Medieval Writing
Religious Experience (2)
The 14th century seems to have been a time when people's minds turned to mystical things. One of the most popular and significant authors of the era, Dante, wrote a work which included an intense personal experience of greater things. The Divine Comedy is a multilayered work which includes elements of narrative, of social satire, of moral counselling and of Classical allusion, not to mention some very elegant poetry. It also gets inside the head of a man who has lost his way in what reads like a serious bout of depression. He describes his journey to the depths of hell, up the slopes of purgatory and to paradise not as a mental or imaginative exercise, but as a real physical activity, weird and strange as it is. He ends up in the presence of God. Yet somehow Dante is so often described, not as a person who has undergone and shared a mystical experience, but as an embittered political animal apportioning to his wordly enemies their own little corner of hell. Dante was a layman and wrote in his own vernacular, Italian.
An illustration of Lucifer from a 14th century manuscript of the Divine Comedy (British Library, add. ms 19587), by permission of the British Library.
In the above illustration Dante and Virgil escape from hell by climbing up the furry leg of Lucifer who sits calmly munching on the bodies of the three great traitors with his three faces. You couldn't make up that sort of thing. You would have to have experienced it in some part of your head.
The life, works and social background of Dante can be explored through the Digital Dante website.
Mystical writers seem to have often come from some of the lesser travelled byways of the medieval church. Richard Rolle, whose work Incendium Amoris or The Fire of Love survives in over 40 medieval manuscript copies, was a hermit in early 14th century Yorkshire. He seems to have been an eccentric and impassioned individual. Julian of Norwich, of the later 14th century, was an anchoress attached to the church of St Julian in Norwich. Her Revelations of Divine Love was based on a series of visions she had when she was sick unto death at about the age of 30. It is not known whether she was already a recluse at this time, or whether she became one to live in a state of higher perfection after her revelations.
You can read these works in Wolters, C. 1972 Richard Rolle: The Fire of Love Harmondsworth: Penguin and Wolters, C 1966 Julian of Norwich: Revelations of Divine Love Harmondsworth: Penguin
The Julian of Norwich website provides information on the lady and on manuscripts of her work.
Another 14th century English mystic, Walter Hilton, was the head of a house of Augustinian canons at Thurgarton in Nottinghamshire. However his Ladder of Perfection was written for anchoresses. Apparently he is also thought to have been a recluse, but how he combined that with his other job is a little unclear. An anonymous work, The Cloud of Unknowing, was written by one anchorite for another intending recluse. All these authors wrote at least part of the time in English, not confining themselves to the exclusive Latin of the church establishment.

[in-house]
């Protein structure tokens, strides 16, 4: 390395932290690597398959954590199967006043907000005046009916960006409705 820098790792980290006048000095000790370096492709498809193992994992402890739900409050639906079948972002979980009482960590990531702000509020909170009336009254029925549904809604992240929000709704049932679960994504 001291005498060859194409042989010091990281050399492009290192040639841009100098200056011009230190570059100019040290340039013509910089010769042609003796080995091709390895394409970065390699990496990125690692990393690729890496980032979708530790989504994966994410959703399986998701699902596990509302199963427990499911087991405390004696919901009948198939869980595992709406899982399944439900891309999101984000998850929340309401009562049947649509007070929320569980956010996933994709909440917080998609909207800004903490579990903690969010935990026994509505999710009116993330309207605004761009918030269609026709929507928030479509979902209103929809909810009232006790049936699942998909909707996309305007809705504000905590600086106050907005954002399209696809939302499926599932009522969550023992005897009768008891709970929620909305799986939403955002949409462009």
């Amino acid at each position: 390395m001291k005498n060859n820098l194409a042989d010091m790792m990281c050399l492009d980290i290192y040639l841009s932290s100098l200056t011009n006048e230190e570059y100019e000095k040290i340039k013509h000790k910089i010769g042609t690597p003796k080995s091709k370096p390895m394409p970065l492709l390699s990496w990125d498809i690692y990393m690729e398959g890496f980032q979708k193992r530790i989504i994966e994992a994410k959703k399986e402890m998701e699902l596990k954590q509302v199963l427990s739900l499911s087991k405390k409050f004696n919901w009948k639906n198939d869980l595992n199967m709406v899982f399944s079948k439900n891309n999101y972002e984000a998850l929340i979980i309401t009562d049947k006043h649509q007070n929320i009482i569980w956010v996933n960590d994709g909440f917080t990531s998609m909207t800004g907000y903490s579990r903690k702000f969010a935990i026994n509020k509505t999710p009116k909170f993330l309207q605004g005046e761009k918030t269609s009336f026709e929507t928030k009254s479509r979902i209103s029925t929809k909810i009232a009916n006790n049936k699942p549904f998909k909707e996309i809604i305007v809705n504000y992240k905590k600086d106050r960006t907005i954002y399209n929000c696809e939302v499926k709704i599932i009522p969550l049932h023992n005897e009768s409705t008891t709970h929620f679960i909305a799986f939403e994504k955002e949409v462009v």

Thurgarton church
The formerly Augustinian church at Thurgarton.
As some of the preceding examples show, mystic revelation was an area where women contributed to the literature of the church. In the 14th century this included women who had not spent their lives in enclosed orders. St Bridget of Sweden retired to a Cistercian monastery as a widow, having produced eight children. St Catherine of Siena was a Dominican tertiary, a later develoment of the order for people living virtuous lives in the normal community. Both produced visionary literature and, perhaps more extraordinarily, were activists in church politics.
St Margaret's, King's Lynn The spiritually driven married woman trying to establish her place in the system emerges in dramatic form in the 15th century in the person of Margery Kempe. An illiterate housewife of King's Lynn in Norfolk, she dictated her visions and the accounts of her pilgrimages to a scribe. It is not politically correct to say she was crazy or the most annoying woman spawned by the middle ages, but I note that the scholar Clifton Wolters calls her "that queer, unbalanced creature". (Wolters 1966) She was no fun to go on a pilgrimage with, regularly having the vapours or ticking off her fellow travellers for not being holy enough at dinner time. She would certainly have been a surprise to the serious churchmen of earlier centuries, with their earnest debates on neo-Platonic philosophy and its place in the theory of divine revelation.
St Margaret's, the parish church of King's Lynn.
The life, works and religious environment of Margery Kempe are explored in some detail in the website Mapping Margery Kempe.
From the examples given here it might seem that all medieval mystical writers were slightly peculiar, both in terms of their personalities and their relationships to the church hierarchy. There were writers on mysticism within the ranks of mainstream church thinkers, literate clergymen with much to ponder and plenty of time to do it in. However, this is probably the most likely area of medieval religious writing to walk what was clearly seen to be a dangerous line. The possibility of personal divine revelation could not be disallowed, but it had to be separated from fraud or mental derangement. Modern doctors and psychologists come up with all sorts of explanations for the altered states of mind of those who claim true personal revelation, but those providing spiritual guidance within the church system had to separate genuine spiritual fulfilment from risky populist fantasy. Let's face it, which would you rather read, The Homilies of the Desert Fathers or The Book of Margery Kempe?
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